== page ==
Norfolk.jpgThe River Yare in the Norfolk Broads. Photo by Pengannel / CC BY

Chris Firth suggests in his book ‘900 Years of the Don Fishery: Domesday to the Dawn of the New Millennium’ that before drainage the wetlands of the lower Don landscape might have been similar to the network of waterbodies and wetlands present at the Norfolk Broads. He also references another author who draws a comparison to the celebrated great expanse of wildlife rich wetlands at the Doñana National Park in Spain.

Donana.jpgDoñana National Park, Spain. Photo by Daniel Lombraña González / CC BY

So, what is the potential for us to have wilder rivers in the Don Catchment? This is a difficult question and honestly I don’t really know. Fully rewilding a lowland river would require large areas of space for meandering. Clearly our catchment is packed with infrastructure, farmland and settlements, making such a degree of rewilding costly and complicated. In contrast, there is more scope for rewilding the rivers and streams in the upper catchment as little new space is required. I suppose it would simply entail a process of letting the vegetation and the river do its own thing.

Rivelin.jpgBeautiful woodland grows along the Rivelin above Sheffield. Photo by 19andy76 / CC BY

To a certain extent this has already happened at some locations. As the steep-sided valleys that hold rivers such as the Rivelin, Loxley and the upper Don are difficult to farm or develop, the land was often put to use as managed woodland (e.g. coppicing, charcoal burning). Today ribbons of woodland follow a number of the upper rivers, and as they are no longer worked they contain many mature trees. However, these riparian woodlands, which are beautiful and some of my favourite places in the catchment, seem tame and domesticated in comparison to the river in China. I’m not sure why. It could be because their current management checks their wildness, or maybe it takes far more time than these woodlands have had for wildness to completely return. It could even be that while these woods appear different from the riotous forest I saw in China, they are indeed what a British wildwood looks like.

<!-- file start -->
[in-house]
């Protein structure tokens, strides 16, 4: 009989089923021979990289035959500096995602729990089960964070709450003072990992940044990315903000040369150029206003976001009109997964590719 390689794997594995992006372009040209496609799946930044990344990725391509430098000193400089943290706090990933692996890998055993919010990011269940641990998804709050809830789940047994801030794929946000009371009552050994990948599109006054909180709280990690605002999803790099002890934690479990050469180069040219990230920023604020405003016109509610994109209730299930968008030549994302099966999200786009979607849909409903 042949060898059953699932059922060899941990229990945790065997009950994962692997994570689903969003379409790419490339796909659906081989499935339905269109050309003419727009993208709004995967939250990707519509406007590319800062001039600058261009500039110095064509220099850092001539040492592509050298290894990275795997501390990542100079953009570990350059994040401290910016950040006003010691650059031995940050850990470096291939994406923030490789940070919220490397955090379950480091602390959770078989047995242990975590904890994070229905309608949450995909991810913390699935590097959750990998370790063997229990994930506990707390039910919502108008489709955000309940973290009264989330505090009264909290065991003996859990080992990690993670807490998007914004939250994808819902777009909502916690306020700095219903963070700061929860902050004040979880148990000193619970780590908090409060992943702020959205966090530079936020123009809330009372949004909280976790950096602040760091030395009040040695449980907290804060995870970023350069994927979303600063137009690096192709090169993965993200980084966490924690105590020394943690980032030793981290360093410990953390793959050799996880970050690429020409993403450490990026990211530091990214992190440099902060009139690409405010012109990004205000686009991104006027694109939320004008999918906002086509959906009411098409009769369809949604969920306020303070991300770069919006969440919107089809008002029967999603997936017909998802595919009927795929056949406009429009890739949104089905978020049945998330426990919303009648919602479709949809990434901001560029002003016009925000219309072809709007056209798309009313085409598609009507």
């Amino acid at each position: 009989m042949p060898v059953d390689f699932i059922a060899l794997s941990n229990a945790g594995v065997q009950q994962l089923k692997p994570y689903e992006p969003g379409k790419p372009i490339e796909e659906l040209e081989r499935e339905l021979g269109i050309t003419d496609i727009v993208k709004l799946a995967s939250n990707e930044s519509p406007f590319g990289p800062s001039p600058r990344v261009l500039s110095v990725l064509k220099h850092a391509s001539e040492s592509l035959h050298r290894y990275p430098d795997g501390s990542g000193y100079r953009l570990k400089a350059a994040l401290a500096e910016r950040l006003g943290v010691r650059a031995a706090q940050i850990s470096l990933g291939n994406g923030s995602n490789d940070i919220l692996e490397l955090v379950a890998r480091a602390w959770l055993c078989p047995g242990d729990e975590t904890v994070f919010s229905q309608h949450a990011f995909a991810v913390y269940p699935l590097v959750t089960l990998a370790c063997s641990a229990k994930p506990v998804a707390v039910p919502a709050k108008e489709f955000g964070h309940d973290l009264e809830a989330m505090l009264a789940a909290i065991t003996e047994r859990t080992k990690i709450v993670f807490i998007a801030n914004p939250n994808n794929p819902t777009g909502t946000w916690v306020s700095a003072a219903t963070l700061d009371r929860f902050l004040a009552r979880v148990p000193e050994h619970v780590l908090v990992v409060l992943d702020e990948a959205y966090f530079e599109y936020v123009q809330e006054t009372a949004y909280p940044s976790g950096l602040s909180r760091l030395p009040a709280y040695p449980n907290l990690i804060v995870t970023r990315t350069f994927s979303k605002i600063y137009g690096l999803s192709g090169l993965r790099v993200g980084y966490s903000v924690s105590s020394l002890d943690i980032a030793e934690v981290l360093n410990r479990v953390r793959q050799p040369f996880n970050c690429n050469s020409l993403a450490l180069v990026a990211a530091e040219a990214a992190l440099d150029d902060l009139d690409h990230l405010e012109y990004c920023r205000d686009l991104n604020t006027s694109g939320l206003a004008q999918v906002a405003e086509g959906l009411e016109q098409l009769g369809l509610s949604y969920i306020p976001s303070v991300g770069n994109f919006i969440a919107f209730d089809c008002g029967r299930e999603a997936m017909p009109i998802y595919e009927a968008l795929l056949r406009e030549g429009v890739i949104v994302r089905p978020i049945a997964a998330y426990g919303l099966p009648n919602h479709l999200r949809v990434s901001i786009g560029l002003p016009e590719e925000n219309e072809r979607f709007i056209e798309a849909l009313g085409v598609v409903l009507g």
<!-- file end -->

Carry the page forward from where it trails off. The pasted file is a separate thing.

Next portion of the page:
Anyway, our landscapes have many functions, and wild areas are not always the best use of land. That being said, one of my long term hopes is that eventually better landscape management and technology will enable us to let more spaces go wild in the catchment and allow nature to run rampant, so that future generations of children (and adults) can be thrilled by the wildness on their doorstep.

Dr Ed Shaw, Trustee & Director